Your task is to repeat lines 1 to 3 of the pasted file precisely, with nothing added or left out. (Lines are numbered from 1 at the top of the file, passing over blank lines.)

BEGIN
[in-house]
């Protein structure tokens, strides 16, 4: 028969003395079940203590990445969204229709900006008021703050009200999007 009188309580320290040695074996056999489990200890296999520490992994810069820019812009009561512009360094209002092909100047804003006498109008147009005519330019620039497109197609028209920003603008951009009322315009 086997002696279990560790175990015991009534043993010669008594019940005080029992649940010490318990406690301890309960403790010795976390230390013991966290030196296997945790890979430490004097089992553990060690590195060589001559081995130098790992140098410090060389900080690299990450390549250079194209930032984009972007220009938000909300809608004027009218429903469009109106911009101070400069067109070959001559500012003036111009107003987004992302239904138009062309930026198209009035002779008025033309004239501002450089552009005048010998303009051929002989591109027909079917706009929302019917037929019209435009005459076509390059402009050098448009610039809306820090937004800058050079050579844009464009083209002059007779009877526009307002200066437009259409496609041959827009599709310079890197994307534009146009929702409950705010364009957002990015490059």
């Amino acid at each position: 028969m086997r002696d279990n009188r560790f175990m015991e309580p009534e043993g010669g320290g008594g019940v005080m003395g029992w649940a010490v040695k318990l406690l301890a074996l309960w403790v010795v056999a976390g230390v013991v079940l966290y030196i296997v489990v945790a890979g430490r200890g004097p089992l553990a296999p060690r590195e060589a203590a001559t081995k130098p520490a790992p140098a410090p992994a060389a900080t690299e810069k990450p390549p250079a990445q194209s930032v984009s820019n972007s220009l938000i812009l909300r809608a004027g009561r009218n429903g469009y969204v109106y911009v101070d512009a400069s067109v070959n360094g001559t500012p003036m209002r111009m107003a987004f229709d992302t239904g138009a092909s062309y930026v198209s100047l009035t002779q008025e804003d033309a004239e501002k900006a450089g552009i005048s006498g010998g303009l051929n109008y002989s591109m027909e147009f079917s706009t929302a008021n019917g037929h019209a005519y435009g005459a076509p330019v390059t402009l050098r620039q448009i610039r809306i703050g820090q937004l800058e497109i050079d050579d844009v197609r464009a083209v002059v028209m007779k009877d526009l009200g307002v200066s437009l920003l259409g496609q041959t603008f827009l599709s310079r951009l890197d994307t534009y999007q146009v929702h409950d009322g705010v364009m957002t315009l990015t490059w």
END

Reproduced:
[in-house]
């Protein structure tokens, strides 16, 4: 028969003395079940203590990445969204229709900006008021703050009200999007 009188309580320290040695074996056999489990200890296999520490992994810069820019812009009561512009360094209002092909100047804003006498109008147009005519330019620039497109197609028209920003603008951009009322315009 086997002696279990560790175990015991009534043993010669008594019940005080029992649940010490318990406690301890309960403790010795976390230390013991966290030196296997945790890979430490004097089992553990060690590195060589001559081995130098790992140098410090060389900080690299990450390549250079194209930032984009972007220009938000909300809608004027009218429903469009109106911009101070400069067109070959001559500012003036111009107003987004992302239904138009062309930026198209009035002779008025033309004239501002450089552009005048010998303009051929002989591109027909079917706009929302019917037929019209435009005459076509390059402009050098448009610039809306820090937004800058050079050579844009464009083209002059007779009877526009307002200066437009259409496609041959827009599709310079890197994307534009146009929702409950705010364009957002990015490059």
């Amino acid at each position: 028969m086997r002696d279990n009188r560790f175990m015991e309580p009534e043993g010669g320290g008594g019940v005080m003395g029992w649940a010490v040695k318990l406690l301890a074996l309960w403790v010795v056999a976390g230390v013991v079940l966290y030196i296997v489990v945790a890979g430490r200890g004097p089992l553990a296999p060690r590195e060589a203590a001559t081995k130098p520490a790992p140098a410090p992994a060389a900080t690299e810069k990450p390549p250079a990445q194209s930032v984009s820019n972007s220009l938000i812009l909300r809608a004027g009561r009218n429903g469009y969204v109106y911009v101070d512009a400069s067109v070959n360094g001559t500012p003036m209002r111009m107003a987004f229709d992302t239904g138009a092909s062309y930026v198209s100047l009035t002779q008025e804003d033309a004239e501002k900006a450089g552009i005048s006498g010998g303009l051929n109008y002989s591109m027909e147009f079917s706009t929302a008021n019917g037929h019209a005519y435009g005459a076509p330019v390059t402009l050098r620039q448009i610039r809306i703050g820090q937004l800058e497109i050079d050579d844009v197609r464009a083209v002059v028209m007779k009877d526009l009200g307002v200066s437009l920003l259409g496609q041959t603008f827009l599709s310079r951009l890197d994307t534009y999007q146009v929702h409950d009322g705010v364009m957002t315009l990015t490059w």